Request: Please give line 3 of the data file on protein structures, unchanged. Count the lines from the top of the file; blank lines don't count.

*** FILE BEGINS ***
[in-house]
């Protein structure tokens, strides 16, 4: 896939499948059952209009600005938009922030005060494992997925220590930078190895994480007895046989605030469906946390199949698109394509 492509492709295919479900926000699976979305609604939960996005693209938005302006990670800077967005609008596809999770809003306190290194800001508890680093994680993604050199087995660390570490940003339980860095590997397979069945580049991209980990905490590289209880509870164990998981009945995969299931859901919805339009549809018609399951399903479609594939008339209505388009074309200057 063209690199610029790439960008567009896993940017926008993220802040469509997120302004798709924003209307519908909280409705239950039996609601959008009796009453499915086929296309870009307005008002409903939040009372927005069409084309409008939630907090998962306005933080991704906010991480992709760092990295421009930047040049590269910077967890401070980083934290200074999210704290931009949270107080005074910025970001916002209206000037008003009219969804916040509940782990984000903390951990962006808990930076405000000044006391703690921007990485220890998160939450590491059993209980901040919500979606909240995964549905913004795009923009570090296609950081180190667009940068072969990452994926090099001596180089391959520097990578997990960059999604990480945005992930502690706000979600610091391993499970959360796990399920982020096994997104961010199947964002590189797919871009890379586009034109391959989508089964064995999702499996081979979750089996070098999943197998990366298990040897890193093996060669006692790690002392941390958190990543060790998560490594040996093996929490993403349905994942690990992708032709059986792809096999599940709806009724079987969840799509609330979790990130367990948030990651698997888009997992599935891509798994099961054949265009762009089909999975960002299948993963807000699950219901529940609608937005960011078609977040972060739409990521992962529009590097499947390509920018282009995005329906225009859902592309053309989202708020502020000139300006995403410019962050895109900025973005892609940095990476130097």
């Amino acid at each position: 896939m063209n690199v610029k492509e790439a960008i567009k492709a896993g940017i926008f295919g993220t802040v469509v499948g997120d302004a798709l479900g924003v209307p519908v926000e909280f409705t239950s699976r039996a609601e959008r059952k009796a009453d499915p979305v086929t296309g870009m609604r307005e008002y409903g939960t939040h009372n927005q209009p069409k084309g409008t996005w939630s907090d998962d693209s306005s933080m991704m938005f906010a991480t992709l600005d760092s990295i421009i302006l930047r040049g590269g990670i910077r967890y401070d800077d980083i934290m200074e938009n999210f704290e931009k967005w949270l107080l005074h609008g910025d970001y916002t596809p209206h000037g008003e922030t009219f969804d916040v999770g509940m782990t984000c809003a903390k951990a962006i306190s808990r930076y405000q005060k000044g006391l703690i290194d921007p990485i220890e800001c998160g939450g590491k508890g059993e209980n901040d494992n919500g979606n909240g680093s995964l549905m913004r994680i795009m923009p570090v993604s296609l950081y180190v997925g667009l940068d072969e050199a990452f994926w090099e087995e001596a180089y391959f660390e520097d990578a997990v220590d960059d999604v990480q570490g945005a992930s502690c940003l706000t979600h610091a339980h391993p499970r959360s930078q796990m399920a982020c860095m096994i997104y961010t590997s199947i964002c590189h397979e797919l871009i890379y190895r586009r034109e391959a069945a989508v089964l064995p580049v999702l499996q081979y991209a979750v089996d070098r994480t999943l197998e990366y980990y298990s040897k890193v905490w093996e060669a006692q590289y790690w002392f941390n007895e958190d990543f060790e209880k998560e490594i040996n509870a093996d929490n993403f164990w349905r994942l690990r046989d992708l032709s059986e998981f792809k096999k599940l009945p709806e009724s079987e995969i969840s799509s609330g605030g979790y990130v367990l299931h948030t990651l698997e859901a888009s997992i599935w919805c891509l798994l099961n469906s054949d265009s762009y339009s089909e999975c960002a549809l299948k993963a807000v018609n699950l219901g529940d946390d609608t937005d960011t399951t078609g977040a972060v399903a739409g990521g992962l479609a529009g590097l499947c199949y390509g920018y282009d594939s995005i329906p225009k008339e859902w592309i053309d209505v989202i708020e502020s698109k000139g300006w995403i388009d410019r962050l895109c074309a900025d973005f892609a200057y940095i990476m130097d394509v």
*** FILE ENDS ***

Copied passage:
């Amino acid at each position: 896939m063209n690199v610029k492509e790439a960008i567009k492709a896993g940017i926008f295919g993220t802040v469509v499948g997120d302004a798709l479900g924003v209307p519908v926000e909280f409705t239950s699976r039996a609601e959008r059952k009796a009453d499915p979305v086929t296309g870009m609604r307005e008002y409903g939960t939040h009372n927005q209009p069409k084309g409008t996005w939630s907090d998962d693209s306005s933080m991704m938005f906010a991480t992709l600005d760092s990295i421009i302006l930047r040049g590269g990670i910077r967890y401070d800077d980083i934290m200074e938009n999210f704290e931009k967005w949270l107080l005074h609008g910025d970001y916002t596809p209206h000037g008003e922030t009219f969804d916040v999770g509940m782990t984000c809003a903390k951990a962006i306190s808990r930076y405000q005060k000044g006391l703690i290194d921007p990485i220890e800001c998160g939450g590491k508890g059993e209980n901040d494992n919500g979606n909240g680093s995964l549905m913004r994680i795009m923009p570090v993604s296609l950081y180190v997925g667009l940068d072969e050199a990452f994926w090099e087995e001596a180089y391959f660390e520097d990578a997990v220590d960059d999604v990480q570490g945005a992930s502690c940003l706000t979600h610091a339980h391993p499970r959360s930078q796990m399920a982020c860095m096994i997104y961010t590997s199947i964002c590189h397979e797919l871009i890379y190895r586009r034109e391959a069945a989508v089964l064995p580049v999702l499996q081979y991209a979750v089996d070098r994480t999943l197998e990366y980990y298990s040897k890193v905490w093996e060669a006692q590289y790690w002392f941390n007895e958190d990543f060790e209880k998560e490594i040996n509870a093996d929490n993403f164990w349905r994942l690990r046989d992708l032709s059986e998981f792809k096999k599940l009945p709806e009724s079987e995969i969840s799509s609330g605030g979790y990130v367990l299931h948030t990651l698997e859901a888009s997992i599935w919805c891509l798994l099961n469906s054949d265009s762009y339009s089909e999975c960002a549809l299948k993963a807000v018609n699950l219901g529940d946390d609608t937005d960011t399951t078609g977040a972060v399903a739409g990521g992962l479609a529009g590097l499947c199949y390509g920018y282009d594939s995005i329906p225009k008339e859902w592309i053309d209505v989202i708020e502020s698109k000139g300006w995403i388009d410019r962050l895109c074309a900025d973005f892609a200057y940095i990476m130097d394509v």